For President Obama, a partnership between factions that have often been at odds - both with each other and with the White House - allows him to turn up pressure on Congress and try to isolate congressional Republicans who oppose parts of an immigration overhaul. Obama held separate private meetings at the White House on Tuesday with labor leaders and top business executives.
"This is all very encouraging to have labor and business come together to explore what could be some common ground," said Janet Murguia, president of the National Council of La Raza, a leading immigration-rights groups. Murguia and other immigration activists joined Obama's meeting with labor groups.
Despite such optimistic public statements, the fragile business-labor alliance is still in question as the Chamber of Commerce meets with the AFL-CIO and other labor groups privately to hammer out details of how to deal with future immigrants who come to the United States to work.
The labor and business groups have been tasked by Sen. Charles E. Schumer (D., N.Y.) with reaching a deal within weeks that can be included in legislation being crafted by a bipartisan Senate group, officials say.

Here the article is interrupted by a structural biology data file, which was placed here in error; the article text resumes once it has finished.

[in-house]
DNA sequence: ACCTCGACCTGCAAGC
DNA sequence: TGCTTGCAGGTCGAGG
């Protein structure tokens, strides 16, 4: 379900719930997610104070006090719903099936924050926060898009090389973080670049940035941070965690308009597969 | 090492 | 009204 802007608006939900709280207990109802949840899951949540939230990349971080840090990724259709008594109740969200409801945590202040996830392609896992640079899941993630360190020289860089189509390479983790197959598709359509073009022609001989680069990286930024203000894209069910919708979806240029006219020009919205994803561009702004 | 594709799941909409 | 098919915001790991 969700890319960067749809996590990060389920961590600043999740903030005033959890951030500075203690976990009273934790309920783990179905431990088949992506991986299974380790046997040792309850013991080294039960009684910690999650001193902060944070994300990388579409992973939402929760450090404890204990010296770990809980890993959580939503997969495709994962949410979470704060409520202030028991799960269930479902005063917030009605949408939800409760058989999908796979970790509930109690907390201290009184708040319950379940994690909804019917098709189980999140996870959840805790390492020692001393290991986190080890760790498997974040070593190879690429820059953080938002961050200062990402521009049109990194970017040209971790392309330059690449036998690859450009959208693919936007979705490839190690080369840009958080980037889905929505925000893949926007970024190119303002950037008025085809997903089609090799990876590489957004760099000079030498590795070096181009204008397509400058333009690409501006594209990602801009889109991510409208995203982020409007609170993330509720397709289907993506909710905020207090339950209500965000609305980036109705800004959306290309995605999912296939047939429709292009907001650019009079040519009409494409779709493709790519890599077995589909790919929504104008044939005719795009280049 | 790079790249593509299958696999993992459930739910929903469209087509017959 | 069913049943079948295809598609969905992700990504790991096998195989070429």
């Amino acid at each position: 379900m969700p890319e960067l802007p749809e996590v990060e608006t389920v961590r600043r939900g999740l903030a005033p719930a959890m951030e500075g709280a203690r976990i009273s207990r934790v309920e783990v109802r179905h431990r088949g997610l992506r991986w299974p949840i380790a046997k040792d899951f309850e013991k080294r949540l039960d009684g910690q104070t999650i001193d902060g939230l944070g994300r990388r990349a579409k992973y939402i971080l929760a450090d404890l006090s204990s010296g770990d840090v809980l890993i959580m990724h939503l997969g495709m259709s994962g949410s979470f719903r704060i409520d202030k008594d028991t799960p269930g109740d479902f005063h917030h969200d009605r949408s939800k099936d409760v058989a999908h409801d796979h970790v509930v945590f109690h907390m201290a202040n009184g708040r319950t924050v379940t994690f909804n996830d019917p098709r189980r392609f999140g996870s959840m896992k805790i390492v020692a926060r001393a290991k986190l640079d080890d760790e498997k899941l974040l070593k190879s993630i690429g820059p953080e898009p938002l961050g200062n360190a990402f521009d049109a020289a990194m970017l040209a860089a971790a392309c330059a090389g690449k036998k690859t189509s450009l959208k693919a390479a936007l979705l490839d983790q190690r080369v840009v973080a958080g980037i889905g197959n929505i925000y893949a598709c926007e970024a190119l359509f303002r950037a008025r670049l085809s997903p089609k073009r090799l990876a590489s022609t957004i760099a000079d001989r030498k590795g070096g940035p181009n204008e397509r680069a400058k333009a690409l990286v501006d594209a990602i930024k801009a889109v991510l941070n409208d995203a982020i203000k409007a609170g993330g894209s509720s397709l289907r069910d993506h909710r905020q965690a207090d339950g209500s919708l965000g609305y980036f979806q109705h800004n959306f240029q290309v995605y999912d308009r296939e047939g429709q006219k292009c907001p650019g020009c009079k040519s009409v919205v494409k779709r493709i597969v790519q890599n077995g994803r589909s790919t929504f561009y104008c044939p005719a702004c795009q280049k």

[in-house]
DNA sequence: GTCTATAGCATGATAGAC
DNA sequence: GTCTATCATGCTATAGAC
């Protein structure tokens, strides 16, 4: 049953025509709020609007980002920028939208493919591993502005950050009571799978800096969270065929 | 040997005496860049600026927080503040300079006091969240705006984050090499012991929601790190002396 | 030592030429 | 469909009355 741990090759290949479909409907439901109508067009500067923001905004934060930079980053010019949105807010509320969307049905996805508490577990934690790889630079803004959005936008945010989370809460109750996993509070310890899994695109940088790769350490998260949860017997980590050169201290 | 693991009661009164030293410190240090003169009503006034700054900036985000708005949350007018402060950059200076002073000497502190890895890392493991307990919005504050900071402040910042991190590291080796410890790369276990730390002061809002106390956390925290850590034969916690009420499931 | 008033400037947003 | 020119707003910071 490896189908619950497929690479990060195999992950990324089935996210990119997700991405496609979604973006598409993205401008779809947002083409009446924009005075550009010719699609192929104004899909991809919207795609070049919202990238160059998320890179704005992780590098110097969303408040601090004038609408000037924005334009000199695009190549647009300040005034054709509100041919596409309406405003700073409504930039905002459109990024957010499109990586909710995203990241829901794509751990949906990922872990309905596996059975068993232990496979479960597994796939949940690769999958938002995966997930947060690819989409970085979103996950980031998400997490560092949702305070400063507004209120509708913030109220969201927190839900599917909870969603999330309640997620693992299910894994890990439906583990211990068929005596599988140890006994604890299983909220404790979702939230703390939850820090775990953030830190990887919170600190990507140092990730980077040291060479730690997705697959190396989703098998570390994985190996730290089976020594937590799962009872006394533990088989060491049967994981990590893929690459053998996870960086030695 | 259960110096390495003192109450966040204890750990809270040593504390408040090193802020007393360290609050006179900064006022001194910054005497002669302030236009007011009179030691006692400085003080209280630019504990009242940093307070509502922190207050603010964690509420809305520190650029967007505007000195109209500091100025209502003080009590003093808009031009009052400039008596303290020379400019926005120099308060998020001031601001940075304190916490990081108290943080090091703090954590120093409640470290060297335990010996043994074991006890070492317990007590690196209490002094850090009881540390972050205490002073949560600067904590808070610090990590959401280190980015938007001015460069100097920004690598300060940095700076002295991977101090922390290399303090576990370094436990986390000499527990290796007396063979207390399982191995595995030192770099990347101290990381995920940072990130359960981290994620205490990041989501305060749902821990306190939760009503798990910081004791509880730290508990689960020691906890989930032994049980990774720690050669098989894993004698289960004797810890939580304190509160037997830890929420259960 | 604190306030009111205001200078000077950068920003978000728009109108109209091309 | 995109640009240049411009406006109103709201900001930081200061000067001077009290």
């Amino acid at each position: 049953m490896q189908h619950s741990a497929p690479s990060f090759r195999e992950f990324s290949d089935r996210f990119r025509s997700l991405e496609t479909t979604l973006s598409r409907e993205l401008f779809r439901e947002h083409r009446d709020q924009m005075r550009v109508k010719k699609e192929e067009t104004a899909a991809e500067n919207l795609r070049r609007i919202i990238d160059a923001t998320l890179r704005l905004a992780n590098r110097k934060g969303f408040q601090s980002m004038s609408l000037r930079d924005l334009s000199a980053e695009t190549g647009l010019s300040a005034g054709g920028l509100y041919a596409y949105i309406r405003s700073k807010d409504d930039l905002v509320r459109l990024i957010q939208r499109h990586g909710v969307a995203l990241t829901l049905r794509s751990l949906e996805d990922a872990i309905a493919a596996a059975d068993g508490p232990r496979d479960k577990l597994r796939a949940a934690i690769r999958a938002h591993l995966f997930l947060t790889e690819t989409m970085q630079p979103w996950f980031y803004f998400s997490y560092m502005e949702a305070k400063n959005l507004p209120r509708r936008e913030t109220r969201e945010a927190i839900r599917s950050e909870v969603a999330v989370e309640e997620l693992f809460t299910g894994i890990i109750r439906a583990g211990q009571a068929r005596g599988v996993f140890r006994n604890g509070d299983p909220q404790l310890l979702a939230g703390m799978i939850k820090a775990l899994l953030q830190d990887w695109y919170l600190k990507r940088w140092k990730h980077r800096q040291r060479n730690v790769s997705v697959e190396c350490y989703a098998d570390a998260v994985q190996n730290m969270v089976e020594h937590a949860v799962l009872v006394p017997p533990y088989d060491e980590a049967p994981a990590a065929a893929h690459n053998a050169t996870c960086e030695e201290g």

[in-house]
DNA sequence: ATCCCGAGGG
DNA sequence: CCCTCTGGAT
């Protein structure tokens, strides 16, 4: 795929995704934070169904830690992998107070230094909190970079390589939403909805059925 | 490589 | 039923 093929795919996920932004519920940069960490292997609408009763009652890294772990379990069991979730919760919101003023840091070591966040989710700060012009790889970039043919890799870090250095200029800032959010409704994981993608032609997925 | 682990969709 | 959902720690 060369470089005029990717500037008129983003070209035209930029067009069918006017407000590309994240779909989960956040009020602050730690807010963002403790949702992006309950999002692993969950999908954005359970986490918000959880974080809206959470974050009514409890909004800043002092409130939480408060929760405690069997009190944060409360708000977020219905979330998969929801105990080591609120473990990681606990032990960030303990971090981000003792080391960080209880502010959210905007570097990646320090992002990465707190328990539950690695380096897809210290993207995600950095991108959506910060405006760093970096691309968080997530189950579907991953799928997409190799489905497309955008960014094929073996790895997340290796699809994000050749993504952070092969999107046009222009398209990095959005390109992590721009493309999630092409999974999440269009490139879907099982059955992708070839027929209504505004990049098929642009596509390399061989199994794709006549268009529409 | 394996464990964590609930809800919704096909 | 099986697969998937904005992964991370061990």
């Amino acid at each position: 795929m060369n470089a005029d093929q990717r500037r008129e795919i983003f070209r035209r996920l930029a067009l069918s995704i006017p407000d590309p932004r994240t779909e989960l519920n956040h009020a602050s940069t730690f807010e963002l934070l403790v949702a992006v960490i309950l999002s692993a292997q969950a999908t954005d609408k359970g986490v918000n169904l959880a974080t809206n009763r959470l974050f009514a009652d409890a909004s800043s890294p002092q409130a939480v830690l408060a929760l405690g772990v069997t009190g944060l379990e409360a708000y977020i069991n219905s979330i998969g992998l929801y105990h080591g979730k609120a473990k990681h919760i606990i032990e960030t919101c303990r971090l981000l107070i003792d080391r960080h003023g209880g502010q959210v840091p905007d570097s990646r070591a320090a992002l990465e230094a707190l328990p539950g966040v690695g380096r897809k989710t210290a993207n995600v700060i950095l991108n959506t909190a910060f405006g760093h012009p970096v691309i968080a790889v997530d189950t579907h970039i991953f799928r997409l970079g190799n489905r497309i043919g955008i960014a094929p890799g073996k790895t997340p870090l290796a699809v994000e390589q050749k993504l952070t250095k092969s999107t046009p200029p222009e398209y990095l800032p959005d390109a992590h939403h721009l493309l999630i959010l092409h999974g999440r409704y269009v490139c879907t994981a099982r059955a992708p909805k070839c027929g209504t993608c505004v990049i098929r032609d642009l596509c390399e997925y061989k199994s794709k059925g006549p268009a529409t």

The guest-worker issue helped scuttle the last attempt at a comprehensive overhaul of immigration law in 2007. If the parties can't reach a deal, senators and their staffs are prepared to write temporary-worker language themselves, said a Senate aide, who spoke only on condition of anonymity because the aide was not authorized to discuss the private negotiations publicly.
The Senate negotiating group has included a guest-worker program in its immigration proposals, but Obama has not. That omission has drawn criticism from Sen. Marco Rubio of Florida, a key negotiator on the Republican side. Republicans view the omission as a cave-in to labor supporters, who see a substantial new guest-worker program as a possible threat to Americans who are seeking jobs.
White House officials say the president is open to a guest-worker program, so long as it protects workers and responds to workforce demands, not politics.